What are the potential benefits and dangers of employing technology to prevent medication mistakes, one of the most serious and common medical errors?
The first comprehensive look at medical errors in this country was published in 1999 by the Institute of Medicine. To Err is Human: Building a Safer Health System estimated that preventable medical errors in hospitals kill as many as 98,000 U.S. patients a year. Of those, according to the report, 7,000 people die each year from a medication error.
The U.S. Food and Drug Administration relates that subsequent studies estimate more than 100,000 people may die each year from an adverse drug event. (And a 2016 John Hopkins study, “Medical Error – The Third Leading Cause of Death in the US,” found that as many as 250,000 people die each year in the United States from all types of medical errors.)
Types of Serious Medication Errors
Serious medication errors include:
- Wrong dosage
- Medication given to wrong patient
- Wrong medication given to the patient
- Drug administered in the wrong route
- Medication given to patient at the wrong time
So what can be done to prevent serious drug errors?
A May 2021 article on the website Pharmacy Times (“Detect Adverse Events and Medication Errors Using Technology”) outlines how hospital pharmacists can utilize computerized systems to protect patients from potentially fatal adverse drug events.
Hospital Technology Used to Prevent Drug Administration Mistakes
One example given is an automated distribution cabinet, also known as an automated dispensing cabinet (ADC). ADCs are computer-controlled and allow medications to be stored closer to patients rather than in hospital pharmacies. A number of technological safeguards, such as bar code verification, are designed to protect patients from drug administration mistakes.
The Pharmacy Times article also calls for the use of radiofrequency identification tags to combat medication errors made in hospitals. These wireless systems incorporate tags and readers to electronically store and monitor a wide range of data. One application can help assure the correct patient receives the correct medication in the correct dose.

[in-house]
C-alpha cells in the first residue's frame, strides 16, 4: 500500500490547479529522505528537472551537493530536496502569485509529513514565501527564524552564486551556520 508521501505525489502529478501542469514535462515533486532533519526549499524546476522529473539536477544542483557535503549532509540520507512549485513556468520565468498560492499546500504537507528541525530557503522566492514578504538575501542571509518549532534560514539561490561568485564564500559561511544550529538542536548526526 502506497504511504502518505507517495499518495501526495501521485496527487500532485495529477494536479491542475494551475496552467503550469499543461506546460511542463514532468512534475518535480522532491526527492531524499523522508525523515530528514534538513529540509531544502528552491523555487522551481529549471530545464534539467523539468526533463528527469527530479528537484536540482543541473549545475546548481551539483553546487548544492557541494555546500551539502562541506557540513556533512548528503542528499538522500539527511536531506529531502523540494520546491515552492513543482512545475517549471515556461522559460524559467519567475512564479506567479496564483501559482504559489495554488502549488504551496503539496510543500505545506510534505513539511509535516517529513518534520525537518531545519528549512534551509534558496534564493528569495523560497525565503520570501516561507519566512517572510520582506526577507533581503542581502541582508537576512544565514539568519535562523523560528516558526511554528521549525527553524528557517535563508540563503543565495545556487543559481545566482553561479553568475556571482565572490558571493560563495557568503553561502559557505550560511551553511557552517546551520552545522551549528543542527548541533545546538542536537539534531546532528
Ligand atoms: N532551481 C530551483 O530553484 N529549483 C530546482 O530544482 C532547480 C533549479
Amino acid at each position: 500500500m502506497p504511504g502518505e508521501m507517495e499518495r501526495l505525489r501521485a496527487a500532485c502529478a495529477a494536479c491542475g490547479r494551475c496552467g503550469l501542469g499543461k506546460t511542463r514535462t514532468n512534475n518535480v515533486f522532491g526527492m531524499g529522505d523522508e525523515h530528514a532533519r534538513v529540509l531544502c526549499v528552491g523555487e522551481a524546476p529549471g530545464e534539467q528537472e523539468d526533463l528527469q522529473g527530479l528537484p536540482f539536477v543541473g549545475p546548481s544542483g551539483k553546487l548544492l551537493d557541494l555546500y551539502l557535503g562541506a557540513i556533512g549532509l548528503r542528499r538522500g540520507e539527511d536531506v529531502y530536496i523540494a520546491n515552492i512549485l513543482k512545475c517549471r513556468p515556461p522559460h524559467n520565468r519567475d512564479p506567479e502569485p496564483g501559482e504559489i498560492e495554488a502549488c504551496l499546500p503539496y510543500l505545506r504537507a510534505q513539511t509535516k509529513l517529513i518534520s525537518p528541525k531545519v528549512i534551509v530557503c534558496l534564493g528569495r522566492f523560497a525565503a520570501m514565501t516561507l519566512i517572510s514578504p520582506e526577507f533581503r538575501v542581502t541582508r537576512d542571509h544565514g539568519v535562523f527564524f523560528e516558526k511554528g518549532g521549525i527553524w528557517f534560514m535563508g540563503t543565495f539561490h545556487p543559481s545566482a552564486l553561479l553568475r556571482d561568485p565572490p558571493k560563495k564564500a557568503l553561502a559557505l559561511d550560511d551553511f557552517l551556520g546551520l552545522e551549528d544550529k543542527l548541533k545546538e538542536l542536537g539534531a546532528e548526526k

Infusion pumps with smart technology may help reduce dangerous IV medication errors. These computerized pumps provide warnings when pre-programmed guidelines for drug administration are not being followed.
Research published in the March 2020 online issue of BMJ Quality & Safety concluded, for example, that infusion pumps aided with smart technology can reduce insulin administration errors compared to using “traditional” manual dose calculations.
Finally, Pharmacy Times calls for the careful use of electronic health records in reducing preventable drug mistakes. EHRs include key patient information relating to medication administration such as:
- Lab test results
- Medication route
- Drug screening systems to avoid adverse drug reactions
- Medication dose ranges
Medical Mistakes Made Using Technology
A reliance on technology is not without its dangers, however. Even the Pharmacy Times article notes that EHRs and smart infusion pumps are only as reliable as the data entered by healthcare providers.
ECRI is a nonprofit organization with a mission to improve the safety of healthcare. Last year it released a whitepaper titled “Top 10 Health Technology Hazards for 2020” that spotlighted potential medical errors caused by technology.
The report warned of “alarm overload” that occurs from an abundance of computerized medical devices. Caregivers may become overwhelmed by repeated warnings and notifications and ignore them, which could lead to a mistake during treatment.
Computerized medical technology aims to make healthcare more efficient, especially drug administration. Like doing an internet search, devices such as EHRs and ADCs offer medication names after a nurse or doctor enters the first few letters of a desired drug.
ECRI cautions that this can result in similar sounding – but wrong – drug options appearing and selected by the healthcare provider; and this type of medication error has been fatal.
So while technology may make healthcare safer, as with any of the treatment health care workers must be cautious and safety driven.
If you suffered serious injuries or lost a loved one unexpectedly while in the hospital, turn to a personal injury attorney to determine if serious mistakes in care were made.
The choice of a lawyer is an important decision that should not be based solely on advertisements.
Authored by Gray Ritter Graham, posted in Articles May 28, 2021